"About Children"-Matthew 19:13-15
This Week’s Core Practice Biblical Community – I fellowship with other Christians to accomplish God's purposes in my life, others' lives, and in the world.
Acts 2:44-47 All the believers were together and had everything in common. Selling their possessions and goods, they gave to anyone as he had need. Every day they continued to meet together in the temple courts. They broke bread in their homes and ate together with glad and sincere hearts, praising God and enjoying the favor of all the people. And the Lord added to their number daily those who were being saved.
In God’s ideal creation, we were created for biblical community. We are not a gathering of individuals. We are collectively a “body” joined together. This is an essential part of life in Christ. This is what separates Biblical community from Pseudo community. Dietrich Bonhoeffer put it this way: “Christianity means community through Jesus Christ and in Jesus Christ. We belong to one another only through and in Jesus Christ” (Dietrich Bonhoeffer, Life Together, 21).
The challenge for us as a church is to understand the true nature of biblical community and then enter into what God has for us as we do life together. Learning to surrender our individualism to experience what God has for us is a challenge and a sacrifice worth making.
Scripture: Matthew 19:13-15 13 Then children were brought to him that he might lay his hands on them and pray. The disciples rebuked the people, 14 but Jesus said, “Let the little children come to me and do not hinder them, for to such belongs the kingdom of heaven.” 15 And he laid his hands on them and went away.
The Message of this Passage: John Piper commenting on these verse’s wrote, “ ‘Children should be seen and not heard’ ” this is a popular expression that can evidence any one of several different attitudes toward youngsters. Some repeat this phrase because they believe children are too simple to offer any meaningful contribution to our society. Others because of the expectation of children to be mini-adults — to stand still and quiet under any and all circumstances. The most numbing reason---Some adults, for whatever reason, have little to no tolerance to understand or to be around children.
None of these attitudes are modeled by Jesus. His behavior of love and acceptance towards the sometimes invisible, was not always well-understood among God’s people, In today’s passage, when several people, presumably parents, brought their children to Jesus for a blessing, the disciples attempt to turn them away (Matt. 19:13). We do not know why the Twelve forbade this inclusion, we can only surmise that they may have felt that the Master had better things to do than to spend his time with these little ones. Even though most of the Jewish culture prized children, the disciples’ attitude was representative toward young people as having a fairly insignificant role in first-century society. Still, parents commonly sought out respected rabbis to bless their children, and the disciples, knowing the custom, should not have been so quick to cast them aside.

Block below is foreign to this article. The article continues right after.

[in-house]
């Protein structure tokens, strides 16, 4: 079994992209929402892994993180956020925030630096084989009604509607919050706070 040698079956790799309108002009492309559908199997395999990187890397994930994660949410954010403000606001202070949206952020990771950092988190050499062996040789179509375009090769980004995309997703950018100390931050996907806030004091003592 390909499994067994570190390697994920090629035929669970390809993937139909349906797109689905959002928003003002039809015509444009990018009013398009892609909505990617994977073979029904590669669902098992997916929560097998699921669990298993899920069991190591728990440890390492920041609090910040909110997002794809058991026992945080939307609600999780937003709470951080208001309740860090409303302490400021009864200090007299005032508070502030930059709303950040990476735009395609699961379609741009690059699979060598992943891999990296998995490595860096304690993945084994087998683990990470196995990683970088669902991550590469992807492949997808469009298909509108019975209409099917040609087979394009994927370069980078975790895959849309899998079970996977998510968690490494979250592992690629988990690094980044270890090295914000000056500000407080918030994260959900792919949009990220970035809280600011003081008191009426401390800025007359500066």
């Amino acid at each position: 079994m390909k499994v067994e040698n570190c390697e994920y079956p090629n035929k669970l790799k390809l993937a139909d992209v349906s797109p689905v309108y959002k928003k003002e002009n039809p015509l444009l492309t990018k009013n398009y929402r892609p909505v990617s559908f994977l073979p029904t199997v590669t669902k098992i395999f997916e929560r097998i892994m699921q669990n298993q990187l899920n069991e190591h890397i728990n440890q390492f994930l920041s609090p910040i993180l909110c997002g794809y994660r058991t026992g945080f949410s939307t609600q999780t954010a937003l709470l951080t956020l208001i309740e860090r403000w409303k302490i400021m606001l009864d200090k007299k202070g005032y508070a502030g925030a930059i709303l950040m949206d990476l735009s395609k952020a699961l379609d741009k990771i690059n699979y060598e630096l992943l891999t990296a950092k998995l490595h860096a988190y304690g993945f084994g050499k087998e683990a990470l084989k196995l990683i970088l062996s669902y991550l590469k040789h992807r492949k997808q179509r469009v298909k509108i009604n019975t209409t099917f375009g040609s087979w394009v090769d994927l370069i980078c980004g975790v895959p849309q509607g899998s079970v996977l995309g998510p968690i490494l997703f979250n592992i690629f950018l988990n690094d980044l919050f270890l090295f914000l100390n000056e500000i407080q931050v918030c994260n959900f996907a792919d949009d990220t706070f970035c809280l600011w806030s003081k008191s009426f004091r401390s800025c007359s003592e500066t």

Our Savior’s response indicates that children are anything but outsiders to the kingdom. He uses them as an object lesson, telling His followers the kingdom of heaven belongs to them (v. 14) and that salvation belongs to those who become like children. Christ is not teaching anything significant about an “age of accountability”; rather, He means that only those who possess childlike qualities, like absolute dependence and simple trust, can turn from their sin and rest upon Him alone (18:1–6; John 15:5; Gal. 2:15–16).
Jesus’ words admonish, even demand, that Christians treat children well. If Christ will not turn them away, how can we? Jesus has a way of elevating those who were made in His image. If this example and way of life is not followed, alienation can result for these little ones. The result will be felt in the community and the body of Christ. As a church we can hinder, unaware, through wrong attitudes, the little children. This can be seen if we steer them away from Jesus either through programs that separate them from corporate worship and the preached Word of God, or by assuming our children are believers and forgo taking the time to disciple them.
Why did the people bring their children to Jesus? Would you have? Why?
Why did the Disciples see the children as nuisances? Why do people forget and ignore children?
What can children teach you about faith? What can you teach them?
Can you explain the ways of God versus the ways of how you or the world would like to do things?
What did you forget about your childhood that can help you in your walk with Christ now? What can you learn from a child to help you in modeling humility?
Why did Jesus command the disciples to allow the children to come to Him? (19:14)
According to Jesus, what kind of people will possess the kingdom of heaven? (19:14)
What did Jesus do for the little children? (19:15)
What did Jesus do after He spent time with the children? (19:15)
What did Jesus mean by saying that "the kingdom of heaven belongs to such as these"?